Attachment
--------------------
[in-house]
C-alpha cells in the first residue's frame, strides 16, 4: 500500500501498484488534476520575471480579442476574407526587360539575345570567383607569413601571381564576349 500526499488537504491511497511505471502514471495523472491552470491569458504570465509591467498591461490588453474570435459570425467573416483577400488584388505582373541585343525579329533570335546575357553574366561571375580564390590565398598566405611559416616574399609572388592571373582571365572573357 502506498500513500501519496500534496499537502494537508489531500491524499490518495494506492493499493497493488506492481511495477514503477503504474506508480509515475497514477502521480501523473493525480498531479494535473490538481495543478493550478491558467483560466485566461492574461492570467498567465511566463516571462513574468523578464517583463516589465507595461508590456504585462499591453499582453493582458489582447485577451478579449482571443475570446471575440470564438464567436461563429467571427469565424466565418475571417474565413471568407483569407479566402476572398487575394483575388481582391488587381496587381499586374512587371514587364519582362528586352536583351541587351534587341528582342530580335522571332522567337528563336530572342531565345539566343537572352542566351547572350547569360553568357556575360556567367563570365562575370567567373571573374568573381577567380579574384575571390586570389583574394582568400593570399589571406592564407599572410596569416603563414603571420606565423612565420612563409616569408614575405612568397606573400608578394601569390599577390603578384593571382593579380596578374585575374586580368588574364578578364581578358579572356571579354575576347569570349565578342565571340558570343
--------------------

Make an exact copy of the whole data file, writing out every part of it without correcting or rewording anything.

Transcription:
[in-house]
C-alpha cells in the first residue's frame, strides 16, 4: 500500500501498484488534476520575471480579442476574407526587360539575345570567383607569413601571381564576349 500526499488537504491511497511505471502514471495523472491552470491569458504570465509591467498591461490588453474570435459570425467573416483577400488584388505582373541585343525579329533570335546575357553574366561571375580564390590565398598566405611559416616574399609572388592571373582571365572573357 502506498500513500501519496500534496499537502494537508489531500491524499490518495494506492493499493497493488506492481511495477514503477503504474506508480509515475497514477502521480501523473493525480498531479494535473490538481495543478493550478491558467483560466485566461492574461492570467498567465511566463516571462513574468523578464517583463516589465507595461508590456504585462499591453499582453493582458489582447485577451478579449482571443475570446471575440470564438464567436461563429467571427469565424466565418475571417474565413471568407483569407479566402476572398487575394483575388481582391488587381496587381499586374512587371514587364519582362528586352536583351541587351534587341528582342530580335522571332522567337528563336530572342531565345539566343537572352542566351547572350547569360553568357556575360556567367563570365562575370567567373571573374568573381577567380579574384575571390586570389583574394582568400593570399589571406592564407599572410596569416603563414603571420606565423612565420612563409616569408614575405612568397606573400608578394601569390599577390603578384593571382593579380596578374585575374586580368588574364578578364581578358579572356571579354575576347569570349565578342565571340558570343